Spot on. The best place to store personal wealth over the medium, yet alone long-term, is dynamic and fluctuating - it keeps changing and you need to keep on top of that. The fact that property has had such a good run over the last decade in itself suggests that's not where money will be made in the future. Unfortunately, far more people understand buying and selling houses because they need one to live in, unlike say trading in forex, shares and yes, the shiny stuff. So many people have arrived late to the house price inflation party and are going to be very disappointed (at best, they'll also be left seriously indebted / bankrupt too).

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Spot on. The best place to store personal wealth over the medium, yet alone long-term, is dynamic and fluctuating - it keeps changing and you need to keep on top of that. The fact that property has had such a good run over the last decade in itself suggests that's not where money will be made in the future. Unfortunately, far more people understand buying and selling houses because they need one to live in, unlike say trading in forex, shares and yes, the shiny stuff. So many people have arrived late to the house price inflation party and are going to be very disappointed (at best, they'll also be left seriously indebted / bankrupt too).

Agreed.

I have always thought of investing as understanding the powerful, albeit mostly slow, force of mean reversion and identifying factors which might change the long run mean in the future.

People seem to lose or make the most money when prices deviate the most from their long run mean and the market ignores the lessons of mean reversion for an extended period of time creating either despair or euphoria.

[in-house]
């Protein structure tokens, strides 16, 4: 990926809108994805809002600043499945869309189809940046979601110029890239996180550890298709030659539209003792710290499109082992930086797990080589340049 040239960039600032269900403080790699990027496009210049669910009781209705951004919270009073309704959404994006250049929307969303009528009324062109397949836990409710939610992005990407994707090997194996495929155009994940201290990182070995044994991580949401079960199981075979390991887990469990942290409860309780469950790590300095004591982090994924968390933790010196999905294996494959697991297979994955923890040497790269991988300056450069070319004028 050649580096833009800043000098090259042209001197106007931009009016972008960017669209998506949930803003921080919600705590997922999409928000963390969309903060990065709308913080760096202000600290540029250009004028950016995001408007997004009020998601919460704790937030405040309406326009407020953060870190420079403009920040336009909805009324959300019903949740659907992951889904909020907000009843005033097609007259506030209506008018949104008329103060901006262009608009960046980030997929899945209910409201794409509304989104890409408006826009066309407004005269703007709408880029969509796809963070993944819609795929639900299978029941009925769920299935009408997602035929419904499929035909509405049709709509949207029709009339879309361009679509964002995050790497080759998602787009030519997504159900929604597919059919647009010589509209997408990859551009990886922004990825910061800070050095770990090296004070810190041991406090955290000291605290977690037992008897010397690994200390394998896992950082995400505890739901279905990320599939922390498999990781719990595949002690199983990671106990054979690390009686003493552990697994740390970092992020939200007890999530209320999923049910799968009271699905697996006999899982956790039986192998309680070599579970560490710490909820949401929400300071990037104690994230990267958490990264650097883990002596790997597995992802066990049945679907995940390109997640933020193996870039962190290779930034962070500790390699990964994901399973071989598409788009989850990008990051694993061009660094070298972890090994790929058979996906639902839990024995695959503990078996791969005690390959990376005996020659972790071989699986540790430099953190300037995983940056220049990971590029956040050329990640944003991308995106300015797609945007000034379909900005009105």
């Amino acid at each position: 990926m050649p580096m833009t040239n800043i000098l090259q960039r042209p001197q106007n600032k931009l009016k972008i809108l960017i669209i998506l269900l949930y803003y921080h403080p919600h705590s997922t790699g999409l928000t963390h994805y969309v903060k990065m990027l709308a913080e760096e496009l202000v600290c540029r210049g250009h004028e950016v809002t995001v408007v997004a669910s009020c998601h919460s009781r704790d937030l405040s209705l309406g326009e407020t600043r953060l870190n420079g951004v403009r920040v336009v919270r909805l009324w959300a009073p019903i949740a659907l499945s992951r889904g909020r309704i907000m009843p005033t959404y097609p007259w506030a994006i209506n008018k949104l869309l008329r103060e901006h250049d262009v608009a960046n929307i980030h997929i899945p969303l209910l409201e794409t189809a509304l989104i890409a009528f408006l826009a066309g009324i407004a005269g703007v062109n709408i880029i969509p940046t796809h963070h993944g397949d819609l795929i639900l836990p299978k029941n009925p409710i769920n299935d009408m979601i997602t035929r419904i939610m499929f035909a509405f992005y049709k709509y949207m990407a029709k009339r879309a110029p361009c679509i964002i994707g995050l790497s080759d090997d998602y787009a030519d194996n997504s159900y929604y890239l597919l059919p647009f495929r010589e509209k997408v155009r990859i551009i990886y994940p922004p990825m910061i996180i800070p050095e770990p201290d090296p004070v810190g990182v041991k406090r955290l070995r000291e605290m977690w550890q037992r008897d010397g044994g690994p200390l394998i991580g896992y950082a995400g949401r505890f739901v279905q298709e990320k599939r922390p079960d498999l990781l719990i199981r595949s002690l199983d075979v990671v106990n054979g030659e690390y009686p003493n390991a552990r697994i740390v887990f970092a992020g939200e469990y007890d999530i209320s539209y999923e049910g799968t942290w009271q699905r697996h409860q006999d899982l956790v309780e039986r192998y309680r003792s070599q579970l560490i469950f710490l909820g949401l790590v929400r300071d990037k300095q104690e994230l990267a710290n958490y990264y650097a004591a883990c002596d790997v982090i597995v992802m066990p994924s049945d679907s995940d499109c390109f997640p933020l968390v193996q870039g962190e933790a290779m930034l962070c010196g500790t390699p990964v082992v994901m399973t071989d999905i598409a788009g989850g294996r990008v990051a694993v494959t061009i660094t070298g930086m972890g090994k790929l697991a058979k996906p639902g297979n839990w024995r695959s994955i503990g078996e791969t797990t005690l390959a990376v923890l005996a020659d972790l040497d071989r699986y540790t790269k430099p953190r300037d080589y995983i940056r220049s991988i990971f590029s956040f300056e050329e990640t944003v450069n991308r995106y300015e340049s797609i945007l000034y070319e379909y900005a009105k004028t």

I believe that UK residential house prices are a very long way from their long run mean and that the conditions are right for a strong period of mean reversion.

The process of reverting to the mean is sometimes slow and arduous and it is quite easy for people to lose faith in the process because it doesn't happen as quickly as it "should".

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Agreed.

I have always thought of investing as understanding the powerful, albeit mostly slow, force of mean reversion and identifying factors which might change the long run mean in the future.

People seem to lose or make the most money when prices deviate the most from their long run mean and the market ignores the lessons of mean reversion for an extended period of time creating either despair or euphoria.

I believe that UK residential house prices are a very long way from their long run mean and that the conditions are right for a strong period of mean reversion.

The process of reverting to the mean is sometimes slow and arduous and it is quite easy for people to lose faith in the process because it doesn't happen as quickly as it "should".

Aye - any system where the majority of people are making major financial gains cannot and will not last long, despite the best efforts of govts to keep the party going so they can win elections.